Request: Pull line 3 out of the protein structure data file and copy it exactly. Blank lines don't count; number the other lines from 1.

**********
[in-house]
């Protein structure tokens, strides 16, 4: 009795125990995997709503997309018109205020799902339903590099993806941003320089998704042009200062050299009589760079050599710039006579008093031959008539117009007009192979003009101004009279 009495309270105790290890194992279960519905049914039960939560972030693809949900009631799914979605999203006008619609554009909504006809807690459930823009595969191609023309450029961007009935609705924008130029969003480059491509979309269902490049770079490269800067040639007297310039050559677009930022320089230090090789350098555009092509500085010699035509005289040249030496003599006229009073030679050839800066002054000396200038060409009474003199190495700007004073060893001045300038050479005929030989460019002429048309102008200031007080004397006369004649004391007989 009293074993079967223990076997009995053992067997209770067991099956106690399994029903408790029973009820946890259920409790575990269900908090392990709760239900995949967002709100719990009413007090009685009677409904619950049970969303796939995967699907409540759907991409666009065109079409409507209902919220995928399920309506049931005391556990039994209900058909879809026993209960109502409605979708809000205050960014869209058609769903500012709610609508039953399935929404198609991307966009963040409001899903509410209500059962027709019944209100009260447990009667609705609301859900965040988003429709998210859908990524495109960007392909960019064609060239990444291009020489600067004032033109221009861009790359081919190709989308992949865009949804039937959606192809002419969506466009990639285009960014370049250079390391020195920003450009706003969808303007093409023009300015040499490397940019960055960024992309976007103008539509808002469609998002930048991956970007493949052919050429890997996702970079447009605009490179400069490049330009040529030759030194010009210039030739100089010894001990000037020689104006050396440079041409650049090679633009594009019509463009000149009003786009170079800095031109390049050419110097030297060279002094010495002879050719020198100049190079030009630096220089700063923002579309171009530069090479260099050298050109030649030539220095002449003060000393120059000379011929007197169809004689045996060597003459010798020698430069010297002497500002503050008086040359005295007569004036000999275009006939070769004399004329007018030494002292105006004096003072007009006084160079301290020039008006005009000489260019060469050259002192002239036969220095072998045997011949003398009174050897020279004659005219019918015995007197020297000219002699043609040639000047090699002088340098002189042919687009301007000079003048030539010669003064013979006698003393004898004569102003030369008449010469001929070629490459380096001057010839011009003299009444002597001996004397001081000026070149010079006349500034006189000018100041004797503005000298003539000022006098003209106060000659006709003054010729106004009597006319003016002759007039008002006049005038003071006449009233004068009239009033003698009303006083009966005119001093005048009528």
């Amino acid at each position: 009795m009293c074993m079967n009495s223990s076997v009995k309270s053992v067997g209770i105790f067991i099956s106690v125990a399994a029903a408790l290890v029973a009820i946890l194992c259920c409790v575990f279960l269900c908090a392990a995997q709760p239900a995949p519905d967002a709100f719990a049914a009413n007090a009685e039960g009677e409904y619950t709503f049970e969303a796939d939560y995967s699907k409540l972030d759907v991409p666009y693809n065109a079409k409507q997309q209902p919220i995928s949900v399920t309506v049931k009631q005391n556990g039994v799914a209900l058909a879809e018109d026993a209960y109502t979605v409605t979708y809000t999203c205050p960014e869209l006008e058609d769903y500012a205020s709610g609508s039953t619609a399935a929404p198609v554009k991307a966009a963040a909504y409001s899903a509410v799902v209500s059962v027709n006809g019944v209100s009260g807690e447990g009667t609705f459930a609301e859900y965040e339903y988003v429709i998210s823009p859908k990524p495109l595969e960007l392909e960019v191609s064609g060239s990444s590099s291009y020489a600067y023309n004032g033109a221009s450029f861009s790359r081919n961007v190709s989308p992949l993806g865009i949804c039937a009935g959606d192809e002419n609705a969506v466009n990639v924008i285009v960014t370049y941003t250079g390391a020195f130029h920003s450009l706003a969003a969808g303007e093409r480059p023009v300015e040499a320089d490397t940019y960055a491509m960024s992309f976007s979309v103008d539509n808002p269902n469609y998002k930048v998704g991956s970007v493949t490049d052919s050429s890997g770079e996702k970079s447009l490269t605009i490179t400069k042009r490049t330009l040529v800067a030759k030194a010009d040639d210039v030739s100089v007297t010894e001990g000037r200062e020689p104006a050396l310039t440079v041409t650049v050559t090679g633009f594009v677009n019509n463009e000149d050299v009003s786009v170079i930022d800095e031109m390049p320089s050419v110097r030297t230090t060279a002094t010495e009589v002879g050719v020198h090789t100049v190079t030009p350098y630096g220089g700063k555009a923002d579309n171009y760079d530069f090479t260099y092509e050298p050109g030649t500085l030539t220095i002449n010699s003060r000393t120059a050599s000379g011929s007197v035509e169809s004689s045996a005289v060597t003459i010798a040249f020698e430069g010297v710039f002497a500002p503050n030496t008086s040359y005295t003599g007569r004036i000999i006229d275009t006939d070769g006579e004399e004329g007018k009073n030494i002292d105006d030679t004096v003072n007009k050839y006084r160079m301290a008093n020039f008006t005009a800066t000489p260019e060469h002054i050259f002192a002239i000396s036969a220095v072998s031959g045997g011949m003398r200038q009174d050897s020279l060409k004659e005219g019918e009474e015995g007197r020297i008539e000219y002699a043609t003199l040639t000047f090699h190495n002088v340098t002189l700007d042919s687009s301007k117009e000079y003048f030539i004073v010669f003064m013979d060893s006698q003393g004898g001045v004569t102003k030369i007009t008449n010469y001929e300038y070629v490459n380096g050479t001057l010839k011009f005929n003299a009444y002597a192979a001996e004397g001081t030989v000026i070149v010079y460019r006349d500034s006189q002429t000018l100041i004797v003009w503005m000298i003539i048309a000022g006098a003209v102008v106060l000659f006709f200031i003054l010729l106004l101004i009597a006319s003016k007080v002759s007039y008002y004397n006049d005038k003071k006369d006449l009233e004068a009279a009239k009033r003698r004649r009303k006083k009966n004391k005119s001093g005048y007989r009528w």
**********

């Amino acid at each position: 009795m009293c074993m079967n009495s223990s076997v009995k309270s053992v067997g209770i105790f067991i099956s106690v125990a399994a029903a408790l290890v029973a009820i946890l194992c259920c409790v575990f279960l269900c908090a392990a995997q709760p239900a995949p519905d967002a709100f719990a049914a009413n007090a009685e039960g009677e409904y619950t709503f049970e969303a796939d939560y995967s699907k409540l972030d759907v991409p666009y693809n065109a079409k409507q997309q209902p919220i995928s949900v399920t309506v049931k009631q005391n556990g039994v799914a209900l058909a879809e018109d026993a209960y109502t979605v409605t979708y809000t999203c205050p960014e869209l006008e058609d769903y500012a205020s709610g609508s039953t619609a399935a929404p198609v554009k991307a966009a963040a909504y409001s899903a509410v799902v209500s059962v027709n006809g019944v209100s009260g807690e447990g009667t609705f459930a609301e859900y965040e339903y988003v429709i998210s823009p859908k990524p495109l595969e960007l392909e960019v191609s064609g060239s990444s590099s291009y020489a600067y023309n004032g033109a221009s450029f861009s790359r081919n961007v190709s989308p992949l993806g865009i949804c039937a009935g959606d192809e002419n609705a969506v466009n990639v924008i285009v960014t370049y941003t250079g390391a020195f130029h920003s450009l706003a969003a969808g303007e093409r480059p023009v300015e040499a320089d490397t940019y960055a491509m960024s992309f976007s979309v103008d539509n808002p269902n469609y998002k930048v998704g991956s970007v493949t490049d052919s050429s890997g770079e996702k970079s447009l490269t605009i490179t400069k042009r490049t330009l040529v800067a030759k030194a010009d040639d210039v030739s100089v007297t010894e001990g000037r200062e020689p104006a050396l310039t440079v041409t650049v050559t090679g633009f594009v677009n019509n463009e000149d050299v009003s786009v170079i930022d800095e031109m390049p320089s050419v110097r030297t230090t060279a002094t010495e009589v002879g050719v020198h090789t100049v190079t030009p350098y630096g220089g700063k555009a923002d579309n171009y760079d530069f090479t260099y092509e050298p050109g030649t500085l030539t220095i002449n010699s003060r000393t120059a050599s000379g011929s007197v035509e169809s004689s045996a005289v060597t003459i010798a040249f020698e430069g010297v710039f002497a500002p503050n030496t008086s040359y005295t003599g007569r004036i000999i006229d275009t006939d070769g006579e004399e004329g007018k009073n030494i002292d105006d030679t004096v003072n007009k050839y006084r160079m301290a008093n020039f008006t005009a800066t000489p260019e060469h002054i050259f002192a002239i000396s036969a220095v072998s031959g045997g011949m003398r200038q009174d050897s020279l060409k004659e005219g019918e009474e015995g007197r020297i008539e000219y002699a043609t003199l040639t000047f090699h190495n002088v340098t002189l700007d042919s687009s301007k117009e000079y003048f030539i004073v010669f003064m013979d060893s006698q003393g004898g001045v004569t102003k030369i007009t008449n010469y001929e300038y070629v490459n380096g050479t001057l010839k011009f005929n003299a009444y002597a192979a001996e004397g001081t030989v000026i070149v010079y460019r006349d500034s006189q002429t000018l100041i004797v003009w503005m000298i003539i048309a000022g006098a003209v102008v106060l000659f006709f200031i003054l010729l106004l101004i009597a006319s003016k007080v002759s007039y008002y004397n006049d005038k003071k006369d006449l009233e004068a009279a009239k009033r003698r004649r009303k006083k009966n004391k005119s001093g005048y007989r009528w």